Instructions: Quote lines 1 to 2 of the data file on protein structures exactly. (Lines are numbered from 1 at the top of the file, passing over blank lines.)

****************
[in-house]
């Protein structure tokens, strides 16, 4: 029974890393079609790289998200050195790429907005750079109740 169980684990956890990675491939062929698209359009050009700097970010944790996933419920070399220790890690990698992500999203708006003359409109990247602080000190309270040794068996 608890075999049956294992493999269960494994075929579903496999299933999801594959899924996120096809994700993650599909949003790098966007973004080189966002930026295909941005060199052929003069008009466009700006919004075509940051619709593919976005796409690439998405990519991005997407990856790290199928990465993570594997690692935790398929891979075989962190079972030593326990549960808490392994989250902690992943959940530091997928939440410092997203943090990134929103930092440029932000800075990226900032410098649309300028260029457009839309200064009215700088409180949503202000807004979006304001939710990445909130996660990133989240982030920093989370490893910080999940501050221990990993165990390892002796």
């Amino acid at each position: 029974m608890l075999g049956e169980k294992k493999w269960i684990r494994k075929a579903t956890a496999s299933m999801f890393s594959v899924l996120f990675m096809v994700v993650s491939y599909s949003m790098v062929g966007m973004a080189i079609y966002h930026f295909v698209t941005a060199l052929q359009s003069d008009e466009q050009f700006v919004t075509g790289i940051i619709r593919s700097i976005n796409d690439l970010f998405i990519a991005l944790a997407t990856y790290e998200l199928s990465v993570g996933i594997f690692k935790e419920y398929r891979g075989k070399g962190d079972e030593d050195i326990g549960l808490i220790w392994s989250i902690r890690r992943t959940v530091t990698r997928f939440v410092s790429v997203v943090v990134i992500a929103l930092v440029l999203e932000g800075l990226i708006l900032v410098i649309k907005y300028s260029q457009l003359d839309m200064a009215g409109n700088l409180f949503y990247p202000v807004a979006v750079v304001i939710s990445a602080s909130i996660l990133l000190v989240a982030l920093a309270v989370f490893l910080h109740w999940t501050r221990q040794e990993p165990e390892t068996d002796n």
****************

[in-house]
């Protein structure tokens, strides 16, 4: 029974890393079609790289998200050195790429907005750079109740 169980684990956890990675491939062929698209359009050009700097970010944790996933419920070399220790890690990698992500999203708006003359409109990247602080000190309270040794068996 608890075999049956294992493999269960494994075929579903496999299933999801594959899924996120096809994700993650599909949003790098966007973004080189966002930026295909941005060199052929003069008009466009700006919004075509940051619709593919976005796409690439998405990519991005997407990856790290199928990465993570594997690692935790398929891979075989962190079972030593326990549960808490392994989250902690992943959940530091997928939440410092997203943090990134929103930092440029932000800075990226900032410098649309300028260029457009839309200064009215700088409180949503202000807004979006304001939710990445909130996660990133989240982030920093989370490893910080999940501050221990990993165990390892002796």